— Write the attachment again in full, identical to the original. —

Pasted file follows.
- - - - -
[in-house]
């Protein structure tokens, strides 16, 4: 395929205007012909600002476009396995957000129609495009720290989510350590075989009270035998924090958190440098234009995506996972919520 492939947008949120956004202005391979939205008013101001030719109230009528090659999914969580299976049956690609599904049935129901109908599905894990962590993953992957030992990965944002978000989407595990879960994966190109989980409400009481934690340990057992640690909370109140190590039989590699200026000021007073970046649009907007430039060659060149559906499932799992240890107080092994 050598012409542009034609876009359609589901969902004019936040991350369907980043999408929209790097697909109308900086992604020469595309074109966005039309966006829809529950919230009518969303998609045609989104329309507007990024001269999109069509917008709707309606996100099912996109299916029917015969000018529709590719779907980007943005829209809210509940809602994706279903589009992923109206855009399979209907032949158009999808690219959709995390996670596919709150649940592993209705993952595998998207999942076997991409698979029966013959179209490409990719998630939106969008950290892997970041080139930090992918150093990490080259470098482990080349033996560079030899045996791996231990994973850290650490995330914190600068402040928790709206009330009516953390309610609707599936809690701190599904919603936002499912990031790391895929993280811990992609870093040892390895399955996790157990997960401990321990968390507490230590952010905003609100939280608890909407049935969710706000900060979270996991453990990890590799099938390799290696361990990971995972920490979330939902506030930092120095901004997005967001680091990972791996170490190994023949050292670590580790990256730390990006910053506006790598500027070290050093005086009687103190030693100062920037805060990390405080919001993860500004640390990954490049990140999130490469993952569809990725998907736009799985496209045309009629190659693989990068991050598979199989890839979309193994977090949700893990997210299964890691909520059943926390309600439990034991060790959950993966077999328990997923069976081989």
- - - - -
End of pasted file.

[in-house]
């Protein structure tokens, strides 16, 4: 395929205007012909600002476009396995957000129609495009720290989510350590075989009270035998924090958190440098234009995506996972919520 492939947008949120956004202005391979939205008013101001030719109230009528090659999914969580299976049956690609599904049935129901109908599905894990962590993953992957030992990965944002978000989407595990879960994966190109989980409400009481934690340990057992640690909370109140190590039989590699200026000021007073970046649009907007430039060659060149559906499932799992240890107080092994 050598012409542009034609876009359609589901969902004019936040991350369907980043999408929209790097697909109308900086992604020469595309074109966005039309966006829809529950919230009518969303998609045609989104329309507007990024001269999109069509917008709707309606996100099912996109299916029917015969000018529709590719779907980007943005829209809210509940809602994706279903589009992923109206855009399979209907032949158009999808690219959709995390996670596919709150649940592993209705993952595998998207999942076997991409698979029966013959179209490409990719998630939106969008950290892997970041080139930090992918150093990490080259470098482990080349033996560079030899045996791996231990994973850290650490995330914190600068402040928790709206009330009516953390309610609707599936809690701190599904919603936002499912990031790391895929993280811990992609870093040892390895399955996790157990997960401990321990968390507490230590952010905003609100939280608890909407049935969710706000900060979270996991453990990890590799099938390799290696361990990971995972920490979330939902506030930092120095901004997005967001680091990972791996170490190994023949050292670590580790990256730390990006910053506006790598500027070290050093005086009687103190030693100062920037805060990390405080919001993860500004640390990954490049990140999130490469993952569809990725998907736009799985496209045309009629190659693989990068991050598979199989890839979309193994977090949700893990997210299964890691909520059943926390309600439990034991060790959950993966077999328990997923069976081989």